SPECIFICITY #2: Getting Specific About Images

A while ago I started an article about SPECIFICITY in lyric writing (see post: Specificity #1: Getting Specific About Ideas). The main conclusion of that article was to pick a central idea for your section, and make sure all the images and language are working towards supporting that main idea.

Another aspect of ‘getting specific’ with lyrics is the specificity of the images that you present. That’s what I’d like to have a look at right now!

SPECIFICITY #2: Getting Specific About Images


  • Your images are too broad, vague, or generic.
  • The images do not fully use your totally unique perspective of the world.


  • Use Sense Writing to describe the scenario.
  • Sift through your Sense Writing for unique images or word combos.
  • Use a Worksheet to find interesting word and rhyme pairings.

Let’s use another dummy lyric to work with:


[Verse 1]

The party was loud when

You walked into the room

I caught a glimpse of you

And thought ‘you’ll be mine soon’

Okay, so the lyric presents a decent opening idea, presenting the scenario, but in a very ho-hum kind of a way. It could use some spicing up. This is where I (and many many many songwriters) use Sense Writing to delve into our senses and uncover unique and compelling ways and words to describe a common or universal experience (see Post: Juicy Details for a description of Sense Writing).

DO IT NOW: Spend 5 minutes sense writing on ‘party’.

Here is my writing…

Party… Slumped on the distended belly of a couch in the corner, bored. The satisfying pop of opening wine bottles followed by the gulp gulp gulp of filling glasses, the woody snap of beer bottles being hammered onto the table. Cigarette smoke mingled with the high pitched female laughter bubbling sneaking through the opening in the sliding doors. I am sitting sipping on a beer that somehow becoming more watery, more bitter and lemony as I reach the bottom. Accidentally moving my lips to the memory of conversations I’ve had at parties before, possibly letting out a stifled laugh, the people in my field of vision, who swim in and out of being characters in a movie that I am watching from the couch, to being secret agent spies with hidden personal worlds of mystery and ambiguity, and sneaking layers of depth caked in a crust of party-induced silliness. And then you enter the room, and it feels like the decibels descend and there is a warm hum in my eardrum, and it seems like you are taller than everybody else, that there is a spotlight somewhere above you melting light into your immediate orbit. I am looking at you trying to use eyeballs as magnets, sure that if you look at me that particles will connect and you will feel the energy like a string of fate, like a tightrope strung up between us…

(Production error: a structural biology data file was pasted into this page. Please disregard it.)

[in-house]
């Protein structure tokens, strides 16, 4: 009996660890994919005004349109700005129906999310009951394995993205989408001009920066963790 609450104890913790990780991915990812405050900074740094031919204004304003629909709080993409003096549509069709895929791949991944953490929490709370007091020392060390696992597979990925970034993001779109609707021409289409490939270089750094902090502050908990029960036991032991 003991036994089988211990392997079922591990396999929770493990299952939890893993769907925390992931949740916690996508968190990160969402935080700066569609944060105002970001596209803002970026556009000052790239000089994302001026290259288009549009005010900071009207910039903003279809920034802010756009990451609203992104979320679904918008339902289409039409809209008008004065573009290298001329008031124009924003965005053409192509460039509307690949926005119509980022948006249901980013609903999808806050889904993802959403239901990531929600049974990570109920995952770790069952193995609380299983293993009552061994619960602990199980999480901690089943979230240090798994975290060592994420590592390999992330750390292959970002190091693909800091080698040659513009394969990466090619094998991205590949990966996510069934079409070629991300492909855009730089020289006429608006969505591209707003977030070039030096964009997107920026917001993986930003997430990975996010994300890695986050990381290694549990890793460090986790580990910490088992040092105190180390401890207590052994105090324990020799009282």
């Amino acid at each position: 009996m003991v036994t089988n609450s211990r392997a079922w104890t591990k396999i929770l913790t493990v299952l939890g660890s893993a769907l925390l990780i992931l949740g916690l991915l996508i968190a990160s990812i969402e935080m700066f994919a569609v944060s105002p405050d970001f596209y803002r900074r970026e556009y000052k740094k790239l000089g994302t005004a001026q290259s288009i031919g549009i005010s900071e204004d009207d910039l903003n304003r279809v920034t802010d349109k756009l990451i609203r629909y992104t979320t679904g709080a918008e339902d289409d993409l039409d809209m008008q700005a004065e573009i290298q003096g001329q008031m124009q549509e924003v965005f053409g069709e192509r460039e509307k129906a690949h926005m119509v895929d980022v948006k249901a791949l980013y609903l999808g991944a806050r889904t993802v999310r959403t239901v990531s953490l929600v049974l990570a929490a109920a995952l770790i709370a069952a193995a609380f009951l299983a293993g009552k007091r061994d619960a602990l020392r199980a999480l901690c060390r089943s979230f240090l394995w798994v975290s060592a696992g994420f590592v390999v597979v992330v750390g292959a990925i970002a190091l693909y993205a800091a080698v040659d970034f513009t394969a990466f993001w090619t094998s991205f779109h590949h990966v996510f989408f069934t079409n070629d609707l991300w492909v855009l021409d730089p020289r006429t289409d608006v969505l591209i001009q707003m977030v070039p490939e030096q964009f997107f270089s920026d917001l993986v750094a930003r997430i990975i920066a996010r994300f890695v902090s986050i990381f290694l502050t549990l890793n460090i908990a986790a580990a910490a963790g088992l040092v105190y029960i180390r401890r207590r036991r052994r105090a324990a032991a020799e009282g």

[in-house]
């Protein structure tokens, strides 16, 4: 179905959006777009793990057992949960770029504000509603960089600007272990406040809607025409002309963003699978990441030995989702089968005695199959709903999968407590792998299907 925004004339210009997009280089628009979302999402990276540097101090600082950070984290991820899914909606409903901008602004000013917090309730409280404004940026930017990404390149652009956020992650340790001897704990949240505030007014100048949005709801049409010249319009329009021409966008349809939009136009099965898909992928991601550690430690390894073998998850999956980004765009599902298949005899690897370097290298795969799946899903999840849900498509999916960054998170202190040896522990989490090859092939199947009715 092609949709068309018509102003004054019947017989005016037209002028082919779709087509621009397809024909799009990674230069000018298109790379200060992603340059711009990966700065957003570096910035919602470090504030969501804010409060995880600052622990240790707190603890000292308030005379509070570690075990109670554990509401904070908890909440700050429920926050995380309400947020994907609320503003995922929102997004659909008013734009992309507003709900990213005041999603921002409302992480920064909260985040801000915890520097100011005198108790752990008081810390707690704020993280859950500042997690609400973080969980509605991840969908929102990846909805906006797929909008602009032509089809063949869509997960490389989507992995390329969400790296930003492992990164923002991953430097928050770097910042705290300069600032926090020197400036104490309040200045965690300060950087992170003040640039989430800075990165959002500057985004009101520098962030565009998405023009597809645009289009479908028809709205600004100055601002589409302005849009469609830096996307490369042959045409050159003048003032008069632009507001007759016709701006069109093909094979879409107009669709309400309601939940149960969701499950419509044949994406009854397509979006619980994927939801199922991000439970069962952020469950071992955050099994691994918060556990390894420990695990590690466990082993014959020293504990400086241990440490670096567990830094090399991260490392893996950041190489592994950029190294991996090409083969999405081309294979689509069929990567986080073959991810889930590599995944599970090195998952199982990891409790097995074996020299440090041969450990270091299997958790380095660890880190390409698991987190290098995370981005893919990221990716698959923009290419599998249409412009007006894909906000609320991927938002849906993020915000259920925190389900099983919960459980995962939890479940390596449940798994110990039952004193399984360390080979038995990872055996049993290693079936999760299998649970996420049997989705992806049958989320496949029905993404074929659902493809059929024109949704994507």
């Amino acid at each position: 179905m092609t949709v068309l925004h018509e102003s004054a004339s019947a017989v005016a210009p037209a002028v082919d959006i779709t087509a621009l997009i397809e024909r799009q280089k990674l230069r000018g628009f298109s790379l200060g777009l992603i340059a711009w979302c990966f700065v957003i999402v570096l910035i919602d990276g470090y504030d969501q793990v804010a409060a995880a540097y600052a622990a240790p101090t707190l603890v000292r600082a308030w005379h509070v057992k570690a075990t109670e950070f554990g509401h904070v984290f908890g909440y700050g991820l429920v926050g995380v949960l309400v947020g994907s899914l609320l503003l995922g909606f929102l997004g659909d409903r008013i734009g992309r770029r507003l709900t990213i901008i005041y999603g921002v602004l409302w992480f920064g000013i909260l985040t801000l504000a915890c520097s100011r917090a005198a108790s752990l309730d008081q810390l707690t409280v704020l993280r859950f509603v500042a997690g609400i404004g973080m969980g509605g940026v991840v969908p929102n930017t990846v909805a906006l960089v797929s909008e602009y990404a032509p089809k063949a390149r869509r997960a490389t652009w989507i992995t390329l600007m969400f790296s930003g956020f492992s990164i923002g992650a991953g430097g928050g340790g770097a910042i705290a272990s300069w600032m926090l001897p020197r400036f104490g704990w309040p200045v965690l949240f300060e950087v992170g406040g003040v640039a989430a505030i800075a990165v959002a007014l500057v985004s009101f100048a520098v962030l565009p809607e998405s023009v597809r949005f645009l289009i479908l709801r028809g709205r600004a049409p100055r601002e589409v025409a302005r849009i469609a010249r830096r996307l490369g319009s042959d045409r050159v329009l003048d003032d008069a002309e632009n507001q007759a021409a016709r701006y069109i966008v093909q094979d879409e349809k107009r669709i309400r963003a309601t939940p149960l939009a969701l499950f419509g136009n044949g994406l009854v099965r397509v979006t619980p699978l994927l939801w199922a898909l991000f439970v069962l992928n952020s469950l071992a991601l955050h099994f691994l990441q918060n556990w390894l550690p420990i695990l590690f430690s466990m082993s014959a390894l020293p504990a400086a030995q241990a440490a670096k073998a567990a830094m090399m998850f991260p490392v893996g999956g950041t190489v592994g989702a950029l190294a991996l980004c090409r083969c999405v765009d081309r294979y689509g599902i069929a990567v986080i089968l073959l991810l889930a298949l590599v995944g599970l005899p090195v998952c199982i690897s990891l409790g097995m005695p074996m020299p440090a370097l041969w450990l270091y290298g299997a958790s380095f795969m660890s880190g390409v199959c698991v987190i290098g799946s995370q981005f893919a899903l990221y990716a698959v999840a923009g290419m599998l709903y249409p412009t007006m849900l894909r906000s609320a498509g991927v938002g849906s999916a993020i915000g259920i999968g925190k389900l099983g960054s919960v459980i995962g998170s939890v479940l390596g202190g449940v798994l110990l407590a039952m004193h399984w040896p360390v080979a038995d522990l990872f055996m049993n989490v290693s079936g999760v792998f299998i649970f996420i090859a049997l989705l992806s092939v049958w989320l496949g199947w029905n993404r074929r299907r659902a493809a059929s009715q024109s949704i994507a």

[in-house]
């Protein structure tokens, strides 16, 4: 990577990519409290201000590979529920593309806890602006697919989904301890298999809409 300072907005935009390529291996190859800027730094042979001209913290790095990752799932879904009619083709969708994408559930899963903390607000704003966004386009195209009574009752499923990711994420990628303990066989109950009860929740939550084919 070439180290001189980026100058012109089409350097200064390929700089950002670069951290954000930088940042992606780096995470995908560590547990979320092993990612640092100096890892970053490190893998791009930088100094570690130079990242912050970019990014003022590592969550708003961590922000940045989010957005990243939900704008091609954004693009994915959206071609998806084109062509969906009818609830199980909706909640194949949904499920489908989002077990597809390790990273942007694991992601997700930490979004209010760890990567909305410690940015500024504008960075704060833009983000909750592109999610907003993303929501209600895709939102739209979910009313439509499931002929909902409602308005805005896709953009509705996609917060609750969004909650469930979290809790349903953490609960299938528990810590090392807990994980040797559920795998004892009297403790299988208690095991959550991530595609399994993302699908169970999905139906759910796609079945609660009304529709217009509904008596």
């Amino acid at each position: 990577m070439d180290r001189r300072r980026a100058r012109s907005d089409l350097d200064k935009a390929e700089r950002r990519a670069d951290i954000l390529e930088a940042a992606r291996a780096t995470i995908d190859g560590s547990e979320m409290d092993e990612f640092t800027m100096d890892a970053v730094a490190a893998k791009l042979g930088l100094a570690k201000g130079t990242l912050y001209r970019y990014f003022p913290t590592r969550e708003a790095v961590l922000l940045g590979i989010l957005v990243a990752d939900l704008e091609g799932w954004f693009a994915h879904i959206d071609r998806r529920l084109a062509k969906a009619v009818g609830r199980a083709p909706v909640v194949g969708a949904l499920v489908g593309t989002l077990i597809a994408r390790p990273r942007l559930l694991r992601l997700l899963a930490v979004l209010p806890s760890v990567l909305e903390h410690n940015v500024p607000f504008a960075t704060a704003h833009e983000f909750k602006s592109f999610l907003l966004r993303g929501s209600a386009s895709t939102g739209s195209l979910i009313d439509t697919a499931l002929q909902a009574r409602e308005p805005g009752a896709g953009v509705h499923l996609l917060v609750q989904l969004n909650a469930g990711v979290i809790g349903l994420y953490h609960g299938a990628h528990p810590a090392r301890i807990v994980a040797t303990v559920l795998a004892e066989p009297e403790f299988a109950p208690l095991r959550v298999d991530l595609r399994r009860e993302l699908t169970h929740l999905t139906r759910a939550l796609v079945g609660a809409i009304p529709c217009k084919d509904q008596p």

Now I am going to ‘mine’ my sense writing for words, images, and phrases that I like.

belly of a couch in the corner (bored in a rhyme)

the woody snap of beer bottles being hammered onto the table

moving my lips to the memory of conversations I’ve had at parties before

being characters in a movie that I am watching from the couch

layers of depth caked in a crust of party-induced silliness

the decibels descend

warm hum in my eardrum

spotlight somewhere above you melting light

eyeballs as magnets

tightrope strung up between us

Let’s see if I can use what I have here to write a new verse:

I’m slumped in the belly of a couch in the corner

At a party full of people playing out a movie scene

I’m moving my lips to the memory of conversations


At this point, I am looking for my final line of this verse. I am going to create a Worksheet for two rhyme options: scene, and conversation.

What is a Worksheet? A worksheet is basically a list of possible rhymes for key words in your lyric. It is not ALL the available rhymes, but rather rhymes that are evocative, or related to the idea or image you are playing with. Here we go:

Scene: screen, sheen, clean, Al Green, pristine, routine, Codeine, beguine, marine, machine, slot machine, obscene, magazine, tambourine, trampoline, nicotine, quarantine, seem, scheme, redeem…

Conversation: narration, creation, fixation, vibration, dilation, inflation, location, relocation, rotation (heavy-rotation), relation, flirtation, affectation, speculation, decoration, mediation, celebration, revelation, patron, saying, staying, playing, shaken, taken, takin’…

Now I am going to use some of these to see if I can come up with a satisfying line.

I’m slumped in the belly of a couch in the corner

At a party full of people playing out a movie scene

I’m moving my lips to the memory of conversations

Removed from the hum of the celebration


I’m slumped in the belly of a couch in the corner

At a party full of people playing out a movie scene

I’m moving my lips to the memory of conversations

Falling into my usual routine


I’m slumped in the belly of a couch in the corner

At a party full of people playing out a movie scene

I’m moving my lips to the memory of conversations

Stuck in the rounds of mental quarantine

I could write another 20 of these, but I kind of like the last one, and more than that, any of these three is a drastic improvement on the original. It is much more evocative of the environment, and the narrator’s state of mind and mood, and sets it up nicely to develop the story from there.

Getting Fruitful Feedback – (Eagle Rock Songwriters Retreat this weekend!)